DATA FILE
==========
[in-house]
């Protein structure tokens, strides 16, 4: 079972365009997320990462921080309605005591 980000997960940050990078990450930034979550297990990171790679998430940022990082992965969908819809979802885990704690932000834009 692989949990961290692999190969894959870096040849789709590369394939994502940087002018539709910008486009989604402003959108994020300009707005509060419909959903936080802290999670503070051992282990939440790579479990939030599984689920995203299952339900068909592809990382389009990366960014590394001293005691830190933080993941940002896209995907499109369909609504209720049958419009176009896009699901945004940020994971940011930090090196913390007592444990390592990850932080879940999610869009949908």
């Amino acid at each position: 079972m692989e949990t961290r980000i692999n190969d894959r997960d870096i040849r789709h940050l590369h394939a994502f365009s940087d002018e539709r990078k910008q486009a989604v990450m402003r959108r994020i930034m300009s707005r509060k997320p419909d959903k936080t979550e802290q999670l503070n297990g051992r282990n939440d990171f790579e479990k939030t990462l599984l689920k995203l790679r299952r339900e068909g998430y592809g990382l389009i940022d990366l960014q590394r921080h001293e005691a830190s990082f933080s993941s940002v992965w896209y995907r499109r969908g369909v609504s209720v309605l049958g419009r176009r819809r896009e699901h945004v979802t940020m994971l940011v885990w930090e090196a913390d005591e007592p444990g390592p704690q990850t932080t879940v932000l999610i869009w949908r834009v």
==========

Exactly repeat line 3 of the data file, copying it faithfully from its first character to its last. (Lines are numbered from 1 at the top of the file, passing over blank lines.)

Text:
């Amino acid at each position: 079972m692989e949990t961290r980000i692999n190969d894959r997960d870096i040849r789709h940050l590369h394939a994502f365009s940087d002018e539709r990078k910008q486009a989604v990450m402003r959108r994020i930034m300009s707005r509060k997320p419909d959903k936080t979550e802290q999670l503070n297990g051992r282990n939440d990171f790579e479990k939030t990462l599984l689920k995203l790679r299952r339900e068909g998430y592809g990382l389009i940022d990366l960014q590394r921080h001293e005691a830190s990082f933080s993941s940002v992965w896209y995907r499109r969908g369909v609504s209720v309605l049958g419009r176009r819809r896009e699901h945004v979802t940020m994971l940011v885990w930090e090196a913390d005591e007592p444990g390592p704690q990850t932080t879940v932000l999610i869009w949908r834009v």